Farah Nassef, 26, knows how easy it is to lose everything and be driven out of your home.
“One of my relatives was forced to leave the country to avoid the forced military conscription of her sons. She left her house, friends, and the life she had built up for decades due to the devastating consequences of the war,” Farah explains.
On 21 June 2017 Ojulu, a refugee from Ethiopia, first arrived in the Kalobeyei settlement. The move was part of a camp consolidation and closure exercise that saw the relocation of non-Somali refugees from the Dadaab complex to the Kakuma refugee camp in Turkana County.
“When I first arrived in Kalobeyei everything was new. I left my work, family, friends in Dadaab and was entering a new place,” Ojulu explains.
Countries surrounding the Mediterranean Sea have witnessed some of the highest levels of migrations over the past few years, leaving millions of migrants and refugees in need of critical assistance and life support.
According to UNHCR and IOM’s latest report, the number of Venezuelans leaving their country has reached 4 million. Globally, the report also reveals that Venezuelans are one of the single largest population groups displaced, with a number of refugees and migrants that has increased by one million since November 2018.
In August 2017, the humanitarian situation in the Rakhine State of Myanmar triggered a large influx of Rohingya civilians to cross into Bangladesh to Cox's Bazar. Since then, an estimated 655,000 Rohingyas refugees have crossed into Bangladesh, increasing the total Rohingya population residing in the Cox's Bazar area to over 866,000. The speed and scale of the refugee influx has resulted in a critical humanitarian emergency that is being handled by UN agencies, other humanitarian partners and volunteers.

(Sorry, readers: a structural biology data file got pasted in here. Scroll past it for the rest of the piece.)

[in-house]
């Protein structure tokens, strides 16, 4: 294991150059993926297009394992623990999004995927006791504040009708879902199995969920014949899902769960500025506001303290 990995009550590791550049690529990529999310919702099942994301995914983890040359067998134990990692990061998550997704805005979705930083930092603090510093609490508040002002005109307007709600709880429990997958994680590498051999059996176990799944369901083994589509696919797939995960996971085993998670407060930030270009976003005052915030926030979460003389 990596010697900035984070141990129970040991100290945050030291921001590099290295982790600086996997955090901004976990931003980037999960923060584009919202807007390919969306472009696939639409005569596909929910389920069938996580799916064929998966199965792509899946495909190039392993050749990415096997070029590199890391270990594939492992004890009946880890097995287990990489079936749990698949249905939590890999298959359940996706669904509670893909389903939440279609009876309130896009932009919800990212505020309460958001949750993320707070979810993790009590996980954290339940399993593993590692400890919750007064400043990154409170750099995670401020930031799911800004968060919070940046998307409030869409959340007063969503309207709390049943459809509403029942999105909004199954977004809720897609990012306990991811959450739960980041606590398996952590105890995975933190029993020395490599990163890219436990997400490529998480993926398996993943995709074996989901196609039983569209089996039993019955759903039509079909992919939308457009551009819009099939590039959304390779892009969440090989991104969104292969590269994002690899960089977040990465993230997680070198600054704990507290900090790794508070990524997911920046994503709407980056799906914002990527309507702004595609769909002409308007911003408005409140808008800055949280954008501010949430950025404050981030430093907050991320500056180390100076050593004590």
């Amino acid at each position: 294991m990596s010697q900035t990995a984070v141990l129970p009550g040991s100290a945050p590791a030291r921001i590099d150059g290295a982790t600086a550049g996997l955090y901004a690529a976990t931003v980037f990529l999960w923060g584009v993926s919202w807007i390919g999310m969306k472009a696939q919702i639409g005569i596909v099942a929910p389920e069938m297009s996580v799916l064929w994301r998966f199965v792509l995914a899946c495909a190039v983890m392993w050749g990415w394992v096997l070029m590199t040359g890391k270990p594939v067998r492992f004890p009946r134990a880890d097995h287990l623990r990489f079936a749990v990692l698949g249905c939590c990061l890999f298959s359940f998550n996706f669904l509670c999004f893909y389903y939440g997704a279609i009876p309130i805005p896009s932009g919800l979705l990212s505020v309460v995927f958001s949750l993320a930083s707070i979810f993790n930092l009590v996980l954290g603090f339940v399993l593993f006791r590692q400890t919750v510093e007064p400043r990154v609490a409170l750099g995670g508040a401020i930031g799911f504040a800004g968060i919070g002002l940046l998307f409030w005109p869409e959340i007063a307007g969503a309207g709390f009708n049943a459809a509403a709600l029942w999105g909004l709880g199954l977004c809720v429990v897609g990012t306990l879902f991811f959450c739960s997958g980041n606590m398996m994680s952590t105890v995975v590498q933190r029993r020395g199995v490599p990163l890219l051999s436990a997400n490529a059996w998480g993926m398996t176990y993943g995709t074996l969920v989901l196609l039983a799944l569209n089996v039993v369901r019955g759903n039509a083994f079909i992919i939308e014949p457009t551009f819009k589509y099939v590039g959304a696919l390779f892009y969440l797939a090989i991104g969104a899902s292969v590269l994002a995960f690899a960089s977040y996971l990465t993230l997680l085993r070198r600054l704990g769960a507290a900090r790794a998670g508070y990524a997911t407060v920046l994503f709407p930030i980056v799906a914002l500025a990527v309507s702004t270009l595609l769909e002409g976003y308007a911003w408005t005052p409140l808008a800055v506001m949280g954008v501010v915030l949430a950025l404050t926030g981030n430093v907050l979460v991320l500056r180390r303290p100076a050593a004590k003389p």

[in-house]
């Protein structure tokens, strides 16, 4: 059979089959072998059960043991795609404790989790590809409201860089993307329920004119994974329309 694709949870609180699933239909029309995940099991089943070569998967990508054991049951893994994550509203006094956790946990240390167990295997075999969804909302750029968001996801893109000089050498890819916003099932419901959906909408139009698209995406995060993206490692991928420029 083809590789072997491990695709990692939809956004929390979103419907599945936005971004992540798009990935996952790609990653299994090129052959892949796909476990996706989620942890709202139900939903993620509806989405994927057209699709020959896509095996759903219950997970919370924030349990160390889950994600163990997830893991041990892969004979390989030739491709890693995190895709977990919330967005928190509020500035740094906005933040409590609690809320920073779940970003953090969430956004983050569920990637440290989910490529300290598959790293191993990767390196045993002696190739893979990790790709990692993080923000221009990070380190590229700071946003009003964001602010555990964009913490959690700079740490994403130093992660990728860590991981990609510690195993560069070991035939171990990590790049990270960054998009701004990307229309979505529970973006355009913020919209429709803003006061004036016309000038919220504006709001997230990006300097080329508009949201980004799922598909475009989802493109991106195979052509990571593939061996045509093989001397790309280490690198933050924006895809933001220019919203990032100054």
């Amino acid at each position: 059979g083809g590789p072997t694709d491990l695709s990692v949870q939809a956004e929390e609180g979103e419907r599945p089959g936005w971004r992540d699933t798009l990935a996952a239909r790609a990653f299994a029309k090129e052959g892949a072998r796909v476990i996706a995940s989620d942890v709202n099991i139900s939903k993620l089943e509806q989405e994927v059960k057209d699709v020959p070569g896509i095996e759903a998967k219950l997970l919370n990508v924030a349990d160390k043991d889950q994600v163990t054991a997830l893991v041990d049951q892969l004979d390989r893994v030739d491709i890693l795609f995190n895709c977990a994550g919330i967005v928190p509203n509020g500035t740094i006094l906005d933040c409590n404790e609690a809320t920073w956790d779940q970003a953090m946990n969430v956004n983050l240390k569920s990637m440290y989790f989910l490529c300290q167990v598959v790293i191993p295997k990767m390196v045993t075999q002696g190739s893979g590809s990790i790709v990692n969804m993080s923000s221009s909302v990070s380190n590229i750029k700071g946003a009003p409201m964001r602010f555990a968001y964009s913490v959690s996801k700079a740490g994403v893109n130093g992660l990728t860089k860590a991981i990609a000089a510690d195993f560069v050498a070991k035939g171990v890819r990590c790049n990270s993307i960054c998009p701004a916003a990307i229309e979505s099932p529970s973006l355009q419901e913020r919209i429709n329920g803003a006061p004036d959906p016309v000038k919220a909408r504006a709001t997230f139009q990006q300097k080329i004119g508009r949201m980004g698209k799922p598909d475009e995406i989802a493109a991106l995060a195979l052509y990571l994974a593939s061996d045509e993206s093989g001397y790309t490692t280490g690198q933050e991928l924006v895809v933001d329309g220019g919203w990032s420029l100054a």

The opening ceremony saw entertainment in the form of group dances and musical interludes and included speeches from funding and implementing partners and the local government. Similar to the first facility launched last year, this centre boasts meeting rooms and halls with a capacity of 220 seats, a solar powered lightning systemand two sports fields.
What was your UN Youth Volunteer assignment?
My UN Youth Volunteer assignment in 2013 was as a WASH Specialist for UNICEF in Burundi. I was based in the capital Bujumbura and supported various aspects of UNICEF’s water, sanitation and hygiene programme, mostly targeting rural areas of Burundi. My tasks included among others the follow-up of emergency relief activities for returning refugees, the supervision of partner organizations and contractors who implemented project activities and the development of proposals on WASH innovation.
With a population of over 50 million people and borders with eight different countries – it’s safe to say the United Republic of Tanzania is an important player in the East African region.
The United Nations plays a significant role in Tanzania, with 23 UN agencies working closely with the government to implement development and humanitarian activities – including the hosting of over 300,000 refugees from the Democratic Republic of Congo and Burundi.